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NYSE outage shows final 15 minutes crucial and need for Plan B

US regulators called on top exchange officials two years ago to strengthen the plumbing that underpins the stock market after a series of trading disruptions.

[NEW YORK] US regulators called on top exchange officials two years ago to strengthen the plumbing that underpins the stock market after a series of trading disruptions.

The exchanges did an analysis and concluded they needed a backup plan for the crucial 15-minute closing auction each day when traders are guaranteed they'll get the final price. Yet when the New York Stock Exchange suspended trading for hours on Wednesday, there were unanswered questions.

A high volume of stock trading takes place during the close. While Nasdaq OMX Group Inc and NYSE say they have plans to ensure they'll be be operating during the end-of-day auctions, neither exchange has a failsafe in place to guarantee there will be closing auctions if their systems go awry.

The NYSE shutdown, sparked by a software upgrade, highlighted the lack of a plan, with exchange officials telling customers during the afternoon's outage that failure to restart by about 3 pm would mean the cancellation of that day's closing auction. The halt of the auction could have caused chaos and been costly for investors since a benchmark index was reconfiguring its membership. That means the index funds that track the benchmark would have struggled to lock down closing prices as they swapped shares of the old member in the Standard & Poor's 500 Index for the new member.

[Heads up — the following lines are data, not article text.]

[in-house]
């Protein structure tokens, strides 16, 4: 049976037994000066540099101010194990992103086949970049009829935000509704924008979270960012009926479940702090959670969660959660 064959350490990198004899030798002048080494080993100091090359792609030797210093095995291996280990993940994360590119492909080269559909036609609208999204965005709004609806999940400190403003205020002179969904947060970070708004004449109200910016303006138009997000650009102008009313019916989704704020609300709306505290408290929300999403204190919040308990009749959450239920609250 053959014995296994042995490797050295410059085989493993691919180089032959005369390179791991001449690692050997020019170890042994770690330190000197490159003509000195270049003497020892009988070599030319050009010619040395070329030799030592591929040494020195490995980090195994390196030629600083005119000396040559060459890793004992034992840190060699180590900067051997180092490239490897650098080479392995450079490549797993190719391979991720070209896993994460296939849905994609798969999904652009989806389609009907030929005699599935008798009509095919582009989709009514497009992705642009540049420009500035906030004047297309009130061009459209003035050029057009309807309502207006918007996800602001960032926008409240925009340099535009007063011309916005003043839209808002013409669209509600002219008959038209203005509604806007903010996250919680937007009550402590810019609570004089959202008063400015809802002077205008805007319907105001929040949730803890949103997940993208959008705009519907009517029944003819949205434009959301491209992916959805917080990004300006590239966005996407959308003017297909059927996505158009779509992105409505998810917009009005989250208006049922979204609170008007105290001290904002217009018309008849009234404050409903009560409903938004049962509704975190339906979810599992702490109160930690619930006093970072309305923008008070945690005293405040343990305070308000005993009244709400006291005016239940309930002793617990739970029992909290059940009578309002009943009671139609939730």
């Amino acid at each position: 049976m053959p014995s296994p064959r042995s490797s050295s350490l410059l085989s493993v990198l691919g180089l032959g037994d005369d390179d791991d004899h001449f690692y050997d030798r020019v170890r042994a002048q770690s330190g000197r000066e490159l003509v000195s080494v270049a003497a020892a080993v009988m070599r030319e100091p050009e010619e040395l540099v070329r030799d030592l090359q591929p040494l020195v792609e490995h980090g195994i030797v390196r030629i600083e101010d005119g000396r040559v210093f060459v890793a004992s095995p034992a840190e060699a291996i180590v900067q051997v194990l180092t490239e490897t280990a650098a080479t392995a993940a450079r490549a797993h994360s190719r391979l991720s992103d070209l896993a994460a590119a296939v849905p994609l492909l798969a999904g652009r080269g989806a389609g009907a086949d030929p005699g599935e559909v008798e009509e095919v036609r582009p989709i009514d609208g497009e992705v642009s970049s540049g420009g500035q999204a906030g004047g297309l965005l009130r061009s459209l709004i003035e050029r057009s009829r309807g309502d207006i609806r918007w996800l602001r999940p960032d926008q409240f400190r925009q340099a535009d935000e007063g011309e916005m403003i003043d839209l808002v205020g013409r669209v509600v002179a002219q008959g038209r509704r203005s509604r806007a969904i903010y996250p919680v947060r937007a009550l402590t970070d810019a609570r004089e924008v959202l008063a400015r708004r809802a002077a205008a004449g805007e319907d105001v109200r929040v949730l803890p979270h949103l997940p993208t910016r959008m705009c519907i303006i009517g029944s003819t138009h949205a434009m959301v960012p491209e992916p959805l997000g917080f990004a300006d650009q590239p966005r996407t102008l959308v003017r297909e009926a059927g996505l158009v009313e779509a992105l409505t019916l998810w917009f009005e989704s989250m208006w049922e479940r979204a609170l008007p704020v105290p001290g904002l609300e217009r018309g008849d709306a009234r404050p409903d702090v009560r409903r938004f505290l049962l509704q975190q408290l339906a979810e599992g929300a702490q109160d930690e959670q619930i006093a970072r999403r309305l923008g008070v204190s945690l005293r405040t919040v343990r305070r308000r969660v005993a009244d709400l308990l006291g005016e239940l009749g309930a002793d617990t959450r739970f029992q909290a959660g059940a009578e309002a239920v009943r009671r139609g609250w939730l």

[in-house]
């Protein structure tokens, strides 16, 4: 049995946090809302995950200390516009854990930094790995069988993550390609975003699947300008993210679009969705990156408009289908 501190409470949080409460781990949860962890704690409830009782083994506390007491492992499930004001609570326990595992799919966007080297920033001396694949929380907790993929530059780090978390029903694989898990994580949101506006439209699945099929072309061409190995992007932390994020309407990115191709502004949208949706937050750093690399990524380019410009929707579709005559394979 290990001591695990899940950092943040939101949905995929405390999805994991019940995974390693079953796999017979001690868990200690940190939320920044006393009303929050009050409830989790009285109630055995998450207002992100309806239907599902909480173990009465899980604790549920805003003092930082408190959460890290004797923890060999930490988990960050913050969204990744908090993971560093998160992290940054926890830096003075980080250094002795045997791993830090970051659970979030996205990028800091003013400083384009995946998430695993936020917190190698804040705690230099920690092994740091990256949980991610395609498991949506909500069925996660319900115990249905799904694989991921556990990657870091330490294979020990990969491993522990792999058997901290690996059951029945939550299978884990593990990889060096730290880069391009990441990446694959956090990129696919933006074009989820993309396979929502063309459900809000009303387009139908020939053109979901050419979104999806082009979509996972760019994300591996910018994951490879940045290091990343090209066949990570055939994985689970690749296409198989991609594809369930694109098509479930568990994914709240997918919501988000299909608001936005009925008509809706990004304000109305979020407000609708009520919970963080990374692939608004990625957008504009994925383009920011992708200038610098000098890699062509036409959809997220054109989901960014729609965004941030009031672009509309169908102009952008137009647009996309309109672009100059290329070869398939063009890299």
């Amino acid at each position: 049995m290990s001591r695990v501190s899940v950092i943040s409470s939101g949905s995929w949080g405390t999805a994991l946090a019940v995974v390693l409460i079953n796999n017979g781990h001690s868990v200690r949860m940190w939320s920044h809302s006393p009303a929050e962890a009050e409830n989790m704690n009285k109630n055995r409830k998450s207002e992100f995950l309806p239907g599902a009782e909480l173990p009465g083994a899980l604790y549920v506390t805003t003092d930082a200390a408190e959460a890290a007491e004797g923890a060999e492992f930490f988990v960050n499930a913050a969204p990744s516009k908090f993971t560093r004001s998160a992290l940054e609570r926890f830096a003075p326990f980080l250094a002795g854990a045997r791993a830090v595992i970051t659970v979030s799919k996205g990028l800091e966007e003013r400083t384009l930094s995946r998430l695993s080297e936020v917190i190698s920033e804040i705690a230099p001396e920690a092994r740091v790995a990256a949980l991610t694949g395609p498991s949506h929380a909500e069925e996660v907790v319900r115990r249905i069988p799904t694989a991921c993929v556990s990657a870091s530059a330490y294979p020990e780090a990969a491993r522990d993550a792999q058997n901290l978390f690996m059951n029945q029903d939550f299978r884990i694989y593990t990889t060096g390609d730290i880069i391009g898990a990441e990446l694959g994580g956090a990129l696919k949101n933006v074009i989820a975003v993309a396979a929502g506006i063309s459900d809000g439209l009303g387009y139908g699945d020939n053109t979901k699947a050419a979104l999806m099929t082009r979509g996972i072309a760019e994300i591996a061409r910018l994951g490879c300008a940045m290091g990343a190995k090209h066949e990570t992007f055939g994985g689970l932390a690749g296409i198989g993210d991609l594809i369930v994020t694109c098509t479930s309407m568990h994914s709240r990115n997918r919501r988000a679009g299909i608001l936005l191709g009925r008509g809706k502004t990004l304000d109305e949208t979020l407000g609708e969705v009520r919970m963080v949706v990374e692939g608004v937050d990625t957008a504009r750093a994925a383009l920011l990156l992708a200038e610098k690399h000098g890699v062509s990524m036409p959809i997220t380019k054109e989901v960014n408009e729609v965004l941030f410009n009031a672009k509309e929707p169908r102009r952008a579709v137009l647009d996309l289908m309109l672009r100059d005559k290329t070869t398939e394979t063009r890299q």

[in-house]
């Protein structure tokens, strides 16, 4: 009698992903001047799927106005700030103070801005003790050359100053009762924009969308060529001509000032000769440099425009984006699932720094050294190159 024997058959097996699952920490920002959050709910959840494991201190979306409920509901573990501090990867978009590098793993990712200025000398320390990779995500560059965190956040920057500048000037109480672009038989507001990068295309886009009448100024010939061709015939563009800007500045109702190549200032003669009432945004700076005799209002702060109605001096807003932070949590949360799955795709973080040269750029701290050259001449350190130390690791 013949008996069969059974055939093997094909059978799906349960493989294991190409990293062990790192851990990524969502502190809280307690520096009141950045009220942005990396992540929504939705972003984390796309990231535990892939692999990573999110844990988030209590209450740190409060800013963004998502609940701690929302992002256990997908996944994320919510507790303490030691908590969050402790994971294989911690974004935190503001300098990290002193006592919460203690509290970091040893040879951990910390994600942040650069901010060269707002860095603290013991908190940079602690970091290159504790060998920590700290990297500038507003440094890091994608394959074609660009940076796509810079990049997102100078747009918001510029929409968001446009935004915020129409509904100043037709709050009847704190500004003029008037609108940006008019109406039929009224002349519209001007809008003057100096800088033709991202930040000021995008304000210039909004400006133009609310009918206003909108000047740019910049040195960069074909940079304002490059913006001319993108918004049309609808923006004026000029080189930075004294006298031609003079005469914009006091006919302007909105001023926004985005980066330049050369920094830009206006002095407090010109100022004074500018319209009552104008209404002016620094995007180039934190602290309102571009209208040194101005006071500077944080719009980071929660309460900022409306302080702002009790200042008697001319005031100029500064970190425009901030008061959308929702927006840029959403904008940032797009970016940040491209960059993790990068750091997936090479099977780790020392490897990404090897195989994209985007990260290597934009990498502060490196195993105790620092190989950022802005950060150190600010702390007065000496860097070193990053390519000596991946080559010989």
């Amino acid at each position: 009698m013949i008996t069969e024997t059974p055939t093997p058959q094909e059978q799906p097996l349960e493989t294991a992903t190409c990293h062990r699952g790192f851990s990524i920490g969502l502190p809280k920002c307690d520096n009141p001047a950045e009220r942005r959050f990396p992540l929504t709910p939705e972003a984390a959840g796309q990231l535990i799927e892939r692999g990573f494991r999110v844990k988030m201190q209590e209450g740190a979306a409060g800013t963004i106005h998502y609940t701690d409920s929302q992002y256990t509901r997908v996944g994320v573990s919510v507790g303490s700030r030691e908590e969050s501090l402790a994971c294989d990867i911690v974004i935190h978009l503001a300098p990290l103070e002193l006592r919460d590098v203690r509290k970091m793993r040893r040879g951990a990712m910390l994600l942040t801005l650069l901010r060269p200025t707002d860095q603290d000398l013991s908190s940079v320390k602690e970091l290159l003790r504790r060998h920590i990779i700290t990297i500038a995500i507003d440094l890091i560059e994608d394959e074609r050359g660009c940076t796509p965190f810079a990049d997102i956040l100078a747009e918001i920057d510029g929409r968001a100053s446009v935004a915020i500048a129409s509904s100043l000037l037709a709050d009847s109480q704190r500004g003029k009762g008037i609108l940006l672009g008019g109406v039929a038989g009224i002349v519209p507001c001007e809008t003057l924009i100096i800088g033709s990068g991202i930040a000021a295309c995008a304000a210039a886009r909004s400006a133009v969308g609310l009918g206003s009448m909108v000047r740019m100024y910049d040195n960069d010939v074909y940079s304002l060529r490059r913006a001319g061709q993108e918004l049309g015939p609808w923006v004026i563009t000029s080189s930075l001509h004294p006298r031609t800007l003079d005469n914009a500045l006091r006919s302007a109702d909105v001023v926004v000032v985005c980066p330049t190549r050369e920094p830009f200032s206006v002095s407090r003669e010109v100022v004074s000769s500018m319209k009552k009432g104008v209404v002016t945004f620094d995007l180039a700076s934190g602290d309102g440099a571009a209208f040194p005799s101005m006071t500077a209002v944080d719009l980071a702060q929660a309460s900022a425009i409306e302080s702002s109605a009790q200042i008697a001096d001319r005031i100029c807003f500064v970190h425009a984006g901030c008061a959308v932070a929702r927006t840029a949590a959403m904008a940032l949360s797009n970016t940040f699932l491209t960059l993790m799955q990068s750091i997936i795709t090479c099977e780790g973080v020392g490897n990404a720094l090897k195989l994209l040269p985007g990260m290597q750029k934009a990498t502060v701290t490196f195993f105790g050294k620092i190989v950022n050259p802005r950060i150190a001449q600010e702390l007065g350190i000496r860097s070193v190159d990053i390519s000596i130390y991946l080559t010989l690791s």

"We came perilously close to not having closing prices on a day with significant S&P index changes, and the industry needs a better contingency plan in place," Dave Lauer, co-founder and chief technology officer of market research firm Kor Group LLC, said in an e-mail.

The Securities and Exchange Commission is now going to press the exchanges and member firms to create formal contingency plans for closing auctions, said a person familiar with agency deliberations who asked not to be named because the deliberations aren't public.

Sara Rich, a spokeswoman at NYSE, declined to comment.

NYSE Group President Thomas Farley highlighted the importance of the close of the exchange during a Bloomberg Television interview on Wednesday saying it's when the market consolidates around the NYSE and the biggest trades of the day occur.

"So my first concern was, do no harm during the day - those stocks continue to trade elsewhere - get the problem fixed and get it back up and running for the close," Mr Farley said.

Nasdaq doesn't have established procedures for what to do in the event of its closing cross, or auction, being canceled because the company makes sure that such an event won't happen, said Donald Beery, vice president of global operations.

"We have two different applications that run every single day and if either fails the other one is there and if both fail we have an offline cross that also runs every day and is calculating the prices," Mr Beery said in a phone interview. "We will always have a closing cross."

There are potential backup solutions if exchanges aren't up by the end of the day, such as alternate exchanges providing support. One reason for the lack of a contingency plan is that brokers don't want to pay for separate connections to other markets, according to one person with knowledge of discussions. The person familiar with SEC deliberations said the agency has tended to agree that costly additional connections might not be necessary for a workable backup.